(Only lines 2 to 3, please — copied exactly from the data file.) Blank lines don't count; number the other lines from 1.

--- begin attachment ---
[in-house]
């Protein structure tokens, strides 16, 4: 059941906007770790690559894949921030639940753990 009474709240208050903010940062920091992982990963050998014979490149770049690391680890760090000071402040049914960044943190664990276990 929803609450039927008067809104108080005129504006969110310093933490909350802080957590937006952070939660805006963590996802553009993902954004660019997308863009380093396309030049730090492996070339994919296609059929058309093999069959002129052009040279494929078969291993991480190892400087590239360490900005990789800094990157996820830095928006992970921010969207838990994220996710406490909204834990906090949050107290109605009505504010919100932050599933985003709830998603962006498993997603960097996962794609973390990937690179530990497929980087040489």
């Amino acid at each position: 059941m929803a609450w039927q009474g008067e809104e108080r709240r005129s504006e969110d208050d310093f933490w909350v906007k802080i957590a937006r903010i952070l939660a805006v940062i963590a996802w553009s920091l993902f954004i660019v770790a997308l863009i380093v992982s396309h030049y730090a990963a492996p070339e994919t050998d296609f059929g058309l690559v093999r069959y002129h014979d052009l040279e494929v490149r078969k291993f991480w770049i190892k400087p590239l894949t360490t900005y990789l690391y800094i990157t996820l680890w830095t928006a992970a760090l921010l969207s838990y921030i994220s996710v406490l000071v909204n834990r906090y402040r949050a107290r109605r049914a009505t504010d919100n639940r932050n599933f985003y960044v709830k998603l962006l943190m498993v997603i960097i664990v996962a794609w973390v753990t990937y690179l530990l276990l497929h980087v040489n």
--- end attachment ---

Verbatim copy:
């Protein structure tokens, strides 16, 4: 059941906007770790690559894949921030639940753990 009474709240208050903010940062920091992982990963050998014979490149770049690391680890760090000071402040049914960044943190664990276990 929803609450039927008067809104108080005129504006969110310093933490909350802080957590937006952070939660805006963590996802553009993902954004660019997308863009380093396309030049730090492996070339994919296609059929058309093999069959002129052009040279494929078969291993991480190892400087590239360490900005990789800094990157996820830095928006992970921010969207838990994220996710406490909204834990906090949050107290109605009505504010919100932050599933985003709830998603962006498993997603960097996962794609973390990937690179530990497929980087040489």
């Amino acid at each position: 059941m929803a609450w039927q009474g008067e809104e108080r709240r005129s504006e969110d208050d310093f933490w909350v906007k802080i957590a937006r903010i952070l939660a805006v940062i963590a996802w553009s920091l993902f954004i660019v770790a997308l863009i380093v992982s396309h030049y730090a990963a492996p070339e994919t050998d296609f059929g058309l690559v093999r069959y002129h014979d052009l040279e494929v490149r078969k291993f991480w770049i190892k400087p590239l894949t360490t900005y990789l690391y800094i990157t996820l680890w830095t928006a992970a760090l921010l969207s838990y921030i994220s996710v406490l000071v909204n834990r906090y402040r949050a107290r109605r049914a009505t504010d919100n639940r932050n599933f985003y960044v709830k998603l962006l943190m498993v997603i960097i664990v996962a794609w973390v753990t990937y690179l530990l276990l497929h980087v040489n």